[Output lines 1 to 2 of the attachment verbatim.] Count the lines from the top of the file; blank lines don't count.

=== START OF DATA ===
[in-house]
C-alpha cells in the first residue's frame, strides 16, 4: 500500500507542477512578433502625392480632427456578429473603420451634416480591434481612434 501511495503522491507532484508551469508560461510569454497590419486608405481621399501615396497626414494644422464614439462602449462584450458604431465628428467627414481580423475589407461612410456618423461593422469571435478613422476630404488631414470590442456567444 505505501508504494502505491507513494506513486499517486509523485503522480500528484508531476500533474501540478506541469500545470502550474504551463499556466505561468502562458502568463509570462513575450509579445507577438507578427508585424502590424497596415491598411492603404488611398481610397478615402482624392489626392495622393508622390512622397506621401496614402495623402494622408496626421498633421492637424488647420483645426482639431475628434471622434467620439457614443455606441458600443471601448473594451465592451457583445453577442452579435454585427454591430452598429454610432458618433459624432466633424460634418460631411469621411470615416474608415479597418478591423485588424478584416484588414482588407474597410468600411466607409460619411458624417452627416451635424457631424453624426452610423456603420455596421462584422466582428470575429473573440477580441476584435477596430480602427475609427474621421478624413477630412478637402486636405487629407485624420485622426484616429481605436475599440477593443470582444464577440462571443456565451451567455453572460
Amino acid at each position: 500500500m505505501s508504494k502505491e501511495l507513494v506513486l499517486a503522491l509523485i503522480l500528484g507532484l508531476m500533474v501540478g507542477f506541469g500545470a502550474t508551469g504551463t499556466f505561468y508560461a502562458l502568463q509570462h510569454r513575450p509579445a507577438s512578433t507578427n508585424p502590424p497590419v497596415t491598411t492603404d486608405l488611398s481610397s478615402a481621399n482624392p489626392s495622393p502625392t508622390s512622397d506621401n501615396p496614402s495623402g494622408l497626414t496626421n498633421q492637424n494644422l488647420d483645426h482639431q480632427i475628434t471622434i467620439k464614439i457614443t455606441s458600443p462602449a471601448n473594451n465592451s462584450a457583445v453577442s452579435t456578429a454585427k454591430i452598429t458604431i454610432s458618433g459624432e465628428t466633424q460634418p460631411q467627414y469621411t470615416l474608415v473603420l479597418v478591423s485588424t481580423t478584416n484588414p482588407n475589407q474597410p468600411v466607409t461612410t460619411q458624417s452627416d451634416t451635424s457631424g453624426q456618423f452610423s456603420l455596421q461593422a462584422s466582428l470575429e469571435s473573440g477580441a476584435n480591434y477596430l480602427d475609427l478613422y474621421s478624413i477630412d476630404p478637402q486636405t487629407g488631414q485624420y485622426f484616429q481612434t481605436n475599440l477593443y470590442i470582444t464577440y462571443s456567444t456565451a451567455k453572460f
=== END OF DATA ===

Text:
[in-house]
C-alpha cells in the first residue's frame, strides 16, 4: 500500500507542477512578433502625392480632427456578429473603420451634416480591434481612434 501511495503522491507532484508551469508560461510569454497590419486608405481621399501615396497626414494644422464614439462602449462584450458604431465628428467627414481580423475589407461612410456618423461593422469571435478613422476630404488631414470590442456567444 505505501508504494502505491507513494506513486499517486509523485503522480500528484508531476500533474501540478506541469500545470502550474504551463499556466505561468502562458502568463509570462513575450509579445507577438507578427508585424502590424497596415491598411492603404488611398481610397478615402482624392489626392495622393508622390512622397506621401496614402495623402494622408496626421498633421492637424488647420483645426482639431475628434471622434467620439457614443455606441458600443471601448473594451465592451457583445453577442452579435454585427454591430452598429454610432458618433459624432466633424460634418460631411469621411470615416474608415479597418478591423485588424478584416484588414482588407474597410468600411466607409460619411458624417452627416451635424457631424453624426452610423456603420455596421462584422466582428470575429473573440477580441476584435477596430480602427475609427474621421478624413477630412478637402486636405487629407485624420485622426484616429481605436475599440477593443470582444464577440462571443456565451451567455453572460